Chelsea Cain’s serial killer thriller Heartsick has hit big. It’s everywhere, pimped to the fullest extreme at every major bookstore, ranked high on Amazon and making its best of ’07 List, and it has Youtube videos as part of its promotion. It is a juggernaut and Chelsea Cain will be huge.
It is also one of the worst things I have ever read in quite some time, and this review is a warning to stay away from it. If it is given to you by a friend, end that friendship, if it is given to you by family, divorce yourself from them. It is that bad.
It begins like most serial killer thrillers end, our intrepid hero, usually a police officer, outs the killer in a place meant to build tension, usually the home of the killer so they have home field advantage, but Heartsick’s protagonist Portland Police Department detective Archie Sheridan is out-played by female serial killer and psychologist Gretchen Lowell* who was the psychologist on the task force to catch the killer that she turned out to be, and taken captive to be tortured and killed.
It is a Frankenstein monster of a book, taking from other, superior books and movies to create a novel sure to appeal to the type of readers that like their books slight but gory, bloated but dumb and easy to read. These are the people that made James Patterson huge and made the once great character Hannibal Lector into a parody of himself and trapped Thomas Harris. It is a glossy piece of crap, with false characters and no soul, born only to get big sales.
There are no original characters in Heartsick, Archie Sheridan is a grizzled pill-popping brilliant detective who is sarcastic and just needs a hug. Like Dr. Gregory House. Gretchen Lowell is an amalgam of two very famous fictional killers, Hannibal Lecter and Basic Instinct’s Catherine Tramell. As a result, these characters aren’t really characters, but creations meant to be seen as familiar, and therefore, nice and easy to read.
Hannibal Trammel holds Detective House in her basement for ten days in her basement and tortures him, breaking him physically and mentally, and much has been written about these scenes, but if you’re a horror fan, you’ve seen much worse violence done to a human being, and especially in the recent horror thrillers Hostel 1 and 2. Of course, the torture can’t be too bad, because that would prevent Detective House and Hannibal Trammel from trading pithy remarks at each other. It would have been so much more effective if Cain had only talked about Detective House’s torture and not actually written it, a reader’s imagination would fill in the blanks and most likely paint a better picture of it themselves.
I’m not even a horror fan, and I found the torture scenes boring and toothless.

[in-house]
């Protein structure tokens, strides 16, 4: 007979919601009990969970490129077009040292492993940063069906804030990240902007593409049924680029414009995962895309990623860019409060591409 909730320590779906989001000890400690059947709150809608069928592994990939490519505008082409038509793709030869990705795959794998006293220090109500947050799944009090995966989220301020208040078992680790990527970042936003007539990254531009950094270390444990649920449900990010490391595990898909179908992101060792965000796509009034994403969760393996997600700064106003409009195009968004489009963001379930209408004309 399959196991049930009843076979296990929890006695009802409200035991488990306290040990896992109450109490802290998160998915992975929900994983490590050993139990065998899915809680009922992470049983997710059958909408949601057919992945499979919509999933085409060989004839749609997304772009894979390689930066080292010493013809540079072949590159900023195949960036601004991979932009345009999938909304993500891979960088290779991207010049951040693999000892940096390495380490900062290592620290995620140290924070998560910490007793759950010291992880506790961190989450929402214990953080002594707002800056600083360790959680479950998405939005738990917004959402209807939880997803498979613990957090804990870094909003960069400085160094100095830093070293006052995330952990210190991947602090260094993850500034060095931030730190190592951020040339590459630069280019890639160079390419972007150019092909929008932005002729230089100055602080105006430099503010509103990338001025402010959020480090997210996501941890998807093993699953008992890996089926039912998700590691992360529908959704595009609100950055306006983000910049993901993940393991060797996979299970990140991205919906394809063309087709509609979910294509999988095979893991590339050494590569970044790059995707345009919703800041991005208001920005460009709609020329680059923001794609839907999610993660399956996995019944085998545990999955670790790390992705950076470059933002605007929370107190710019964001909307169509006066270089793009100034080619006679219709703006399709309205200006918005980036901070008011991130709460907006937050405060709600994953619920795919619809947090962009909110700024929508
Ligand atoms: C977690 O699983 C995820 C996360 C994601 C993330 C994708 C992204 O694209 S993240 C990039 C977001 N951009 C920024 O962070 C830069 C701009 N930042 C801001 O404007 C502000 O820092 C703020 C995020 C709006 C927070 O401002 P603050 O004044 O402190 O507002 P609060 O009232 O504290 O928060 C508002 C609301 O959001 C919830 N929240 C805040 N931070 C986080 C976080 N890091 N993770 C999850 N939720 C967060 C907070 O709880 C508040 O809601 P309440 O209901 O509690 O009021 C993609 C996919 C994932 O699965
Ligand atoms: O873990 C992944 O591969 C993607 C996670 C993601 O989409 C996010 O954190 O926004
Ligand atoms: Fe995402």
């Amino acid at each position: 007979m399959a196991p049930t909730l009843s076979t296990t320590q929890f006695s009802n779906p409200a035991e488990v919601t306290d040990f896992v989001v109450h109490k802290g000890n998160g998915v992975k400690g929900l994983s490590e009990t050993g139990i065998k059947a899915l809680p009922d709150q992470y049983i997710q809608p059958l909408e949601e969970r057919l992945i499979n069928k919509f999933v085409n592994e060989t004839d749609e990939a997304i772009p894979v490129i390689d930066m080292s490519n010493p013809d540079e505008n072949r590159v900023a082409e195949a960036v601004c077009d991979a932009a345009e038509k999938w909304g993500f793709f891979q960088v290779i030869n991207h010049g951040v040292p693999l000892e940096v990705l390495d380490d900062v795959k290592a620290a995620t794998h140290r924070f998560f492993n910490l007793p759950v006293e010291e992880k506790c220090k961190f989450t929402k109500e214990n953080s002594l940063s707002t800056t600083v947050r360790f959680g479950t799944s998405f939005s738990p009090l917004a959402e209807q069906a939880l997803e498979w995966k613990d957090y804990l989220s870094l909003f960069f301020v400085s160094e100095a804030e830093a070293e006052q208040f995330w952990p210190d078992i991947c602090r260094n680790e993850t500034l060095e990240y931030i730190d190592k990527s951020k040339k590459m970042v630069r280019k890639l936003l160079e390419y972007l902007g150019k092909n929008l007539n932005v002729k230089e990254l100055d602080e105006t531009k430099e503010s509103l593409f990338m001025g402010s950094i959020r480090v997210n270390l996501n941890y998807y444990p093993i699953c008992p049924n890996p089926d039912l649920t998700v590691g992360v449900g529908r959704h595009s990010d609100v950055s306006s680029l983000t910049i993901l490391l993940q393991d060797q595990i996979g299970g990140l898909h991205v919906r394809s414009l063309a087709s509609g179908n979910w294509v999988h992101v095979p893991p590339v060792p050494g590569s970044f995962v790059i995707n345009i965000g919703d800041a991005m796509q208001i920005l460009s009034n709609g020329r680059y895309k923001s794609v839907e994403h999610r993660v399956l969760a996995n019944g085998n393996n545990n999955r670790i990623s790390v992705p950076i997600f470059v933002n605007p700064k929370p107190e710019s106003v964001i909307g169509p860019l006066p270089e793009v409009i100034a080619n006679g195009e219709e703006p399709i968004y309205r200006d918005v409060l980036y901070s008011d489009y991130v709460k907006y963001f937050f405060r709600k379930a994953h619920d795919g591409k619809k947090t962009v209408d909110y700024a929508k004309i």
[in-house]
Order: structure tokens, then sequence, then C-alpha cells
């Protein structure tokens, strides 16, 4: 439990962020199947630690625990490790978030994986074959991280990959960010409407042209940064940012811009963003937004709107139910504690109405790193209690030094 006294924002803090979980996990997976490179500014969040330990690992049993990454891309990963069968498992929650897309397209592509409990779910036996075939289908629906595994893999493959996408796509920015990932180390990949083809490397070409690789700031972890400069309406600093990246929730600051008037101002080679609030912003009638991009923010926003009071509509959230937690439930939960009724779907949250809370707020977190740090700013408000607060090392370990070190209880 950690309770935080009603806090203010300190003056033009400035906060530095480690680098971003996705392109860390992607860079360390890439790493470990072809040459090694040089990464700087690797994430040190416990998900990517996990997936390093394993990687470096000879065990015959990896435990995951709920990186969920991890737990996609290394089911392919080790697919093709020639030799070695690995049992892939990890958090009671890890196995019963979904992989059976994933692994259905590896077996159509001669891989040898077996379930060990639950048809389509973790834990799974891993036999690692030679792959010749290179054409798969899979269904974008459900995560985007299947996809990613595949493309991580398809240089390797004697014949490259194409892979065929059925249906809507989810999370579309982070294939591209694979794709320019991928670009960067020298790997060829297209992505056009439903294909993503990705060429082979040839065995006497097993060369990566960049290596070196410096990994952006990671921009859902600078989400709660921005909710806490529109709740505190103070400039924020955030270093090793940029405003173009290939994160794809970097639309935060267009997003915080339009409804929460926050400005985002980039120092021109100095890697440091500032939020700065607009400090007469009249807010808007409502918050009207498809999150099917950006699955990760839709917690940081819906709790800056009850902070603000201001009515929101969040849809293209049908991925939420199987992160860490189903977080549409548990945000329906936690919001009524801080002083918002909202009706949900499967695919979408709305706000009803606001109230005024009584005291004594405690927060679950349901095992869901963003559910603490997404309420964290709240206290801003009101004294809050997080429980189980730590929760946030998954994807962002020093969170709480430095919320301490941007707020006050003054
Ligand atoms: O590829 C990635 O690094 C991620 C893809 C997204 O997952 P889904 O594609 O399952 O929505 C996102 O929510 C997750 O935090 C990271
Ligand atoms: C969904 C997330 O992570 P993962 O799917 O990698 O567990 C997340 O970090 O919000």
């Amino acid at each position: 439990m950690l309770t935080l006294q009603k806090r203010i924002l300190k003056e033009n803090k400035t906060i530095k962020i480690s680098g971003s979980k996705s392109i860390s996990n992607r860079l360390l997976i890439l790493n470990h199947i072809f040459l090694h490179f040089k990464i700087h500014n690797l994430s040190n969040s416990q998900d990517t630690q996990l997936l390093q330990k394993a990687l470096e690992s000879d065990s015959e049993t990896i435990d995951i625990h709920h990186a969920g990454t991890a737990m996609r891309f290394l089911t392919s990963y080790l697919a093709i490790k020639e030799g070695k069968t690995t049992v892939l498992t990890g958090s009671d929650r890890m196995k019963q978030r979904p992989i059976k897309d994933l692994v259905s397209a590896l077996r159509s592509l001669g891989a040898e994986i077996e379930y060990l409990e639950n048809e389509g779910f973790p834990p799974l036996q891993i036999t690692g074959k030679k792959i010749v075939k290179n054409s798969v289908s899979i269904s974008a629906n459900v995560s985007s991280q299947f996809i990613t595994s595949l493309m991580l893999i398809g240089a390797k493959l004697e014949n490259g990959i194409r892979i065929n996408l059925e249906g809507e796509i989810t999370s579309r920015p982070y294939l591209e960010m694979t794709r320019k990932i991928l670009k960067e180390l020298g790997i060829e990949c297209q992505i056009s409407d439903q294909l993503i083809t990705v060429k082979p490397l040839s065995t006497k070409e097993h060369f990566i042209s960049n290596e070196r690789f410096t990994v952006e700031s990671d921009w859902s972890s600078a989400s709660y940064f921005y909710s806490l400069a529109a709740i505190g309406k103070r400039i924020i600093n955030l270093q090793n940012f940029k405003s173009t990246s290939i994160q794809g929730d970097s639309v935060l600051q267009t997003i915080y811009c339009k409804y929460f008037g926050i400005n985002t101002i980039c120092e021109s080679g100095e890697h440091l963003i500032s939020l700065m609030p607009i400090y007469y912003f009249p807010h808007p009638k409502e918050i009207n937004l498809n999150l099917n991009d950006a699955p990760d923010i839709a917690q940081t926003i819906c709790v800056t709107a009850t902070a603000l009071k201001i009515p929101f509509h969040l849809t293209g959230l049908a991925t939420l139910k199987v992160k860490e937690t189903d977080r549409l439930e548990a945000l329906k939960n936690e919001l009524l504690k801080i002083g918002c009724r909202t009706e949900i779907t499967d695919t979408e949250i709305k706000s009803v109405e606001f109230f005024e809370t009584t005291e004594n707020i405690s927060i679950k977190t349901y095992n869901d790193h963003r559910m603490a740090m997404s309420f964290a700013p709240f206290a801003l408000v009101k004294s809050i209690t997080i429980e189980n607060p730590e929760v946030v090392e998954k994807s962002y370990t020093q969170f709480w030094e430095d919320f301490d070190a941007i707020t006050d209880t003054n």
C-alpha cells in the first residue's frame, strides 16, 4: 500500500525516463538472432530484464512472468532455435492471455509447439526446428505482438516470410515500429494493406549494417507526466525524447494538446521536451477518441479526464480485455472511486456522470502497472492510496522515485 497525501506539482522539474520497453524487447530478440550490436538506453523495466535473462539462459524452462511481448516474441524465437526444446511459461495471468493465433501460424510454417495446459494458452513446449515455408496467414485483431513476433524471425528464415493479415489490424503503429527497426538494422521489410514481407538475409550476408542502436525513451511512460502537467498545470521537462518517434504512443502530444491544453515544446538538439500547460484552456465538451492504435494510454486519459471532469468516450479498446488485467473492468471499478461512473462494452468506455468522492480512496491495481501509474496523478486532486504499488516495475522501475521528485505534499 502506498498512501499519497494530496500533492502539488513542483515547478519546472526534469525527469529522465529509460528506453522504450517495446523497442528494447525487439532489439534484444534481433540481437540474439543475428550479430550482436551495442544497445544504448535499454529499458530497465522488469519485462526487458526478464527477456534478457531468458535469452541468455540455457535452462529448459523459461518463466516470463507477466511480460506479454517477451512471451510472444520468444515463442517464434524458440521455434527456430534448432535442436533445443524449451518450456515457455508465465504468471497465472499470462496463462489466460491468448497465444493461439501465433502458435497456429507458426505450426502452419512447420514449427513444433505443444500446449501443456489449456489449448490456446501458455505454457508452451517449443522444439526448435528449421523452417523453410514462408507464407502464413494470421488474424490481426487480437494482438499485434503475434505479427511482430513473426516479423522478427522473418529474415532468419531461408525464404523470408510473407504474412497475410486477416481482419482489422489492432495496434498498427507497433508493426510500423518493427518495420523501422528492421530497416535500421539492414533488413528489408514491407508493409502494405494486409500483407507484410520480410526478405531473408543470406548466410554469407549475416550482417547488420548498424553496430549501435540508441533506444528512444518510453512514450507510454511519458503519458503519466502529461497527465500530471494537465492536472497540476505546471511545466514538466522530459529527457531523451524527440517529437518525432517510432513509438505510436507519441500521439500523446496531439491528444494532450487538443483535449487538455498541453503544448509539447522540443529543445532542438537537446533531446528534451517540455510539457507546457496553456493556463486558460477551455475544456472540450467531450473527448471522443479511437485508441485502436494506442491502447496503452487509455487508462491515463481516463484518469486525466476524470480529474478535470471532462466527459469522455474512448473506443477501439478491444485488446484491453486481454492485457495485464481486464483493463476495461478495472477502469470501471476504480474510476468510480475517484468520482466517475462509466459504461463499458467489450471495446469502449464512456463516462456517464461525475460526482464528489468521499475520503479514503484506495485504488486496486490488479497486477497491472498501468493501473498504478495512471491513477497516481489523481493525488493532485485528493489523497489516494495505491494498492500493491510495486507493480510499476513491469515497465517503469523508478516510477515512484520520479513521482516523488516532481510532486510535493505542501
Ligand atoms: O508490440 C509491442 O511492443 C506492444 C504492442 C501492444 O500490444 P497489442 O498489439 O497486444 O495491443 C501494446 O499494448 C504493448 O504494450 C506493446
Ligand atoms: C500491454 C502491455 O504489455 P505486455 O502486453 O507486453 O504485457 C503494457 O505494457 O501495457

Cut to two years later..
Detective House is a pill popper, he’s left the police, and he’s dealing with the pain in his body and his memories of those days with Hannibal Trammel, and Trammel is in prison for life. It seems that she brought Detective House to the brink of death and then revived him, calling an ambulance, she is arrested and Detective House is rescued, but ruined for life. And wouldn’t you know it, the police want their brilliant detective back to catch a serial killer who is abducting, raping, and killing teenage girls. Our killer on the loose just needs love. Seriously, that’s his motivation.
During the investigation, a reporter tags along, sent by her paper to profile Detective House. Her hair is dyed pink and she smokes pot and has trust and daddy issues. These things come up quite a bit about her, and I groaned whenever she came into a scene.
Plot holes and coincidence run rampant through the whole thing. For example, did you know you could go to a maximum security prison, and grope and make out with a convicted serial killer? At three in the morning! Or that a job-less killer has enough medical supplies to keep somebody alive during and after a splenectomy? Or that the fact that she can’t get a morphine drip for her captive, but can get major antibiotics?
It fails as a mystery, as logically their can only be one suspect, and you’ll peg it as soon as they’re revealed as a character. Of course, the killer is connected to Detective House, Hannibal Trammell and Pink Haired Reporter. Sure, there’s a red herring, but any idiot could see through the fake-out.
Built on whoppers of coincidences, boring violence, and stock characters, Heartsick tumbles over like a house of cards during an earth-quake. Sadly, I’m not the least bit surprised that it’s a hit. Towards the end of the first act, Hannibal Trammel whispers to Archie “Whatever you think this is going to be like…it’s going to be much worse”
Heed that advice and avoid this book.
1 OUT OF 10
*Just one of the many plot holes. Towards the middle of the book, Trammel reveals she was never a psychologist and just read some books. Are the Portland police dumb enough not to check the backgrounds of people they let work with them?